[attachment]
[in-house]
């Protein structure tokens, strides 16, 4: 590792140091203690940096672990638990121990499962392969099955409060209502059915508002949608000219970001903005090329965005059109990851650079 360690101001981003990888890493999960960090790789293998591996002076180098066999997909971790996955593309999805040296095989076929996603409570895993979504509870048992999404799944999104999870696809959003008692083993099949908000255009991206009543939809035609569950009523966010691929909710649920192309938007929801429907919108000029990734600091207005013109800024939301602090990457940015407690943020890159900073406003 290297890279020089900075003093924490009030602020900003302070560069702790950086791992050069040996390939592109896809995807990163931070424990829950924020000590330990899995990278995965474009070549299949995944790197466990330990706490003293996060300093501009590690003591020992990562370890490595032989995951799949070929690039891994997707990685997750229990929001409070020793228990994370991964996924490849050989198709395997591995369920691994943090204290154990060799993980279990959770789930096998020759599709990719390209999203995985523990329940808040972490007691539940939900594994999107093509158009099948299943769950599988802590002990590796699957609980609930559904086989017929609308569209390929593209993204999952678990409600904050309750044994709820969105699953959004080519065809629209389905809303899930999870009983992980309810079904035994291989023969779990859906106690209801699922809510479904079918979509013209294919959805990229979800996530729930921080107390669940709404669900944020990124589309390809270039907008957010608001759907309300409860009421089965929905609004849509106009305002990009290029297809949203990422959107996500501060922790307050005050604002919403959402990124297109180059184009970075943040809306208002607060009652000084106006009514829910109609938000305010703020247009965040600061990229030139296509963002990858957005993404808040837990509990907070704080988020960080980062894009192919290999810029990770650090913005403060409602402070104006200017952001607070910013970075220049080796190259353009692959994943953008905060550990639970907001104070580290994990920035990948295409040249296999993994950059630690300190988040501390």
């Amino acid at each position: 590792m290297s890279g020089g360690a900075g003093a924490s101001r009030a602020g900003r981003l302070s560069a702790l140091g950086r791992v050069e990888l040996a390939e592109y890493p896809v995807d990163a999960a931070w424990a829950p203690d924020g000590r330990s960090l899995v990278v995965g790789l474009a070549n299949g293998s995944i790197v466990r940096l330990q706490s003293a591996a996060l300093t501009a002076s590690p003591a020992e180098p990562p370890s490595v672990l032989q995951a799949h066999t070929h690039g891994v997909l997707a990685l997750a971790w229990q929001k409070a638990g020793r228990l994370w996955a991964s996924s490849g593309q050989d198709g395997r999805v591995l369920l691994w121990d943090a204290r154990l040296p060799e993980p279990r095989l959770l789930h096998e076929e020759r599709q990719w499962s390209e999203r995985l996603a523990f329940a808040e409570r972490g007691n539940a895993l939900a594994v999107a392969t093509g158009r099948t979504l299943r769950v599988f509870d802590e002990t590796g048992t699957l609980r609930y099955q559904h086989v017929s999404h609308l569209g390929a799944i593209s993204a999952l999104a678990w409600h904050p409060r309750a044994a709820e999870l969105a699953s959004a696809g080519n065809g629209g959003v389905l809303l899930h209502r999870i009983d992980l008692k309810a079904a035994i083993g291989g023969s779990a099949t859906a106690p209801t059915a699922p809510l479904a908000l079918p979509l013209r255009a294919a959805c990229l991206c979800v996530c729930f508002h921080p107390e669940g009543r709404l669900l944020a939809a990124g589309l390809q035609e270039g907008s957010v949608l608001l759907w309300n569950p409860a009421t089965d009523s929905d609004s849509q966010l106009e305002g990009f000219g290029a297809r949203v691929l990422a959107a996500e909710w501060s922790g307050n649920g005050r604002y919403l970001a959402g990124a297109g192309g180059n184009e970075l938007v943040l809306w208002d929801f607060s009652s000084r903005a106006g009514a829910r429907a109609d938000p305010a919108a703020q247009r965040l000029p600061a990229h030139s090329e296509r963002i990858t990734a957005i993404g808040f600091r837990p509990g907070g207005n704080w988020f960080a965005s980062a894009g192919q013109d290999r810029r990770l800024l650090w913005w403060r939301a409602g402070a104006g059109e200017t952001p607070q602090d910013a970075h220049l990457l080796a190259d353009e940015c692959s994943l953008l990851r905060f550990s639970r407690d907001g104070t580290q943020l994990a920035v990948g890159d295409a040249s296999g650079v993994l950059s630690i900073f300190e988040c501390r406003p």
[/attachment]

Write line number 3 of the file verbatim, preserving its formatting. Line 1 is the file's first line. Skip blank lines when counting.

């Amino acid at each position: 590792m290297s890279g020089g360690a900075g003093a924490s101001r009030a602020g900003r981003l302070s560069a702790l140091g950086r791992v050069e990888l040996a390939e592109y890493p896809v995807d990163a999960a931070w424990a829950p203690d924020g000590r330990s960090l899995v990278v995965g790789l474009a070549n299949g293998s995944i790197v466990r940096l330990q706490s003293a591996a996060l300093t501009a002076s590690p003591a020992e180098p990562p370890s490595v672990l032989q995951a799949h066999t070929h690039g891994v997909l997707a990685l997750a971790w229990q929001k409070a638990g020793r228990l994370w996955a991964s996924s490849g593309q050989d198709g395997r999805v591995l369920l691994w121990d943090a204290r154990l040296p060799e993980p279990r095989l959770l789930h096998e076929e020759r599709q990719w499962s390209e999203r995985l996603a523990f329940a808040e409570r972490g007691n539940a895993l939900a594994v999107a392969t093509g158009r099948t979504l299943r769950v599988f509870d802590e002990t590796g048992t699957l609980r609930y099955q559904h086989v017929s999404h609308l569209g390929a799944i593209s993204a999952l999104a678990w409600h904050p409060r309750a044994a709820e999870l969105a699953s959004a696809g080519n065809g629209g959003v389905l809303l899930h209502r999870i009983d992980l008692k309810a079904a035994i083993g291989g023969s779990a099949t859906a106690p209801t059915a699922p809510l479904a908000l079918p979509l013209r255009a294919a959805c990229l991206c979800v996530c729930f508002h921080p107390e669940g009543r709404l669900l944020a939809a990124g589309l390809q035609e270039g907008s957010v949608l608001l759907w309300n569950p409860a009421t089965d009523s929905d609004s849509q966010l106009e305002g990009f000219g290029a297809r949203v691929l990422a959107a996500e909710w501060s922790g307050n649920g005050r604002y919403l970001a959402g990124a297109g192309g180059n184009e970075l938007v943040l809306w208002d929801f607060s009652s000084r903005a106006g009514a829910r429907a109609d938000p305010a919108a703020q247009r965040l000029p600061a990229h030139s090329e296509r963002i990858t990734a957005i993404g808040f600091r837990p509990g907070g207005n704080w988020f960080a965005s980062a894009g192919q013109d290999r810029r990770l800024l650090w913005w403060r939301a409602g402070a104006g059109e200017t952001p607070q602090d910013a970075h220049l990457l080796a190259d353009e940015c692959s994943l953008l990851r905060f550990s639970r407690d907001g104070t580290q943020l994990a920035v990948g890159d295409a040249s296999g650079v993994l950059s630690i900073f300190e988040c501390r406003p």